Pay Is Rising Fastest for Low Earners. One Reason? Minimum Wages.

Increases in minimum wages across the country may make the labor market look a bit rosier than it really is.

Pay Is Rising Fastest for Low Earners. One Reason? Minimum Wages.

These days, wages in the United States are doing something extraordinary: They’re growing faster at the bottom than at the top. In fact, recent growth for workers with low wages has outpaced that for high-wage workers by the widest margin in at least 20 years.

The main story here is the long economic recovery, now entering its 11th year. For much of the early phase of this recovery, wage growth for the bottom group was weaker than for others, but it began gradually accelerating in 2014 as unemployment continued to fall. This was around the same time the labor market started tapping into people some economists had all but given up on as work force participants, such as those who had been citing health reasons or disability for not having a job.

But there has been another factor at play: the rise in state and local minimum wages.

For the last decade, the federal minimum wage has been unchanged at $7.25 an hour. But over that period, dozens of states and localities have enacted their own minimum wages or raised existing ones. As a result, the effective U.S. minimum wage is closer to $12 an hour, most likely the highest in U.S. history even after adjusting for inflation.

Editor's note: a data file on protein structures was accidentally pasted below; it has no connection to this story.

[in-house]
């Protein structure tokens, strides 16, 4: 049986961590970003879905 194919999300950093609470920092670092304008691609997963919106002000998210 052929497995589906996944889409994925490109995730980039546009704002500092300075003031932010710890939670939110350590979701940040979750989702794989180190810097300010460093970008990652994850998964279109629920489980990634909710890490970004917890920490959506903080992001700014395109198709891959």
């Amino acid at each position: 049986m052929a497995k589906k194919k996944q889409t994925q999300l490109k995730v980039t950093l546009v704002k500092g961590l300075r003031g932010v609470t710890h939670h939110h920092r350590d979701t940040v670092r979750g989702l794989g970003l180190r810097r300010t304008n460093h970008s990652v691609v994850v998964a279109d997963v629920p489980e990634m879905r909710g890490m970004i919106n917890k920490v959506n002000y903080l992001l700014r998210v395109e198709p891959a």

And with two dozen states and four dozen localities set to raise their minimums further in 2020, the effective minimum wage will keep rising this year.

These state and local actions are affecting wage data, especially for workers at the bottom. To get a sense of this impact, I have used data in the Current Population Survey to look at minimum wage workers as a group and calculate the pressure their wage gains have put on aggregate wage growth over time, controlling for compositional changes in the share of minimum wage work.

Note that this approach doesn’t settle whether minimum-wage increases are a net benefit to Americans, since among other things wage data will by definition capture only those who stayed employed after an increase. If people were laid off because of a minimum-wage increase, their loss of wages wouldn’t factor into the average.

This analysis shows that growth in average wages has been running about 3.9 percent per year in the Current Population Survey over the past two years, a bit firmer than the pace right before the Great Recession but below the near 5 percent reached in 2000.

But increases to minimum wages at the state and local level have put 0.4 percentage points of upward pressure on this recent growth. Absent that pressure, wage growth in the Current Population Survey over the last two years would have been 3.5 percent. That’s still a fine result, but it’s a bit cooler than the unadjusted data suggest.

Wage pressure from minimum wage workers is magnified when you look at only the lowest wages. That’s because while minimum wage work makes up about 6 percent of all usual hours worked, it’s around 13 percent of hours worked by Americans in the bottom third of wages.

As the analysis has shown us, wage growth at the bottom is doing well. It has been around 4.1 percent over the last two years — above the 3.6 percent at the top end, and above the overall average of 3.9 percent.

But absent the pressure from minimum wage workers, growth at the bottom would have been closer to 3.3 percent.

It’s important to keep the effect of these minimum wage increases in perspective. The increases aren’t responsible for most of the wage growth, or for most of the acceleration in wage growth, during this recovery. Even among the bottom third, minimum wage workers have contributed around a fifth to a quarter of wage growth over the last two years.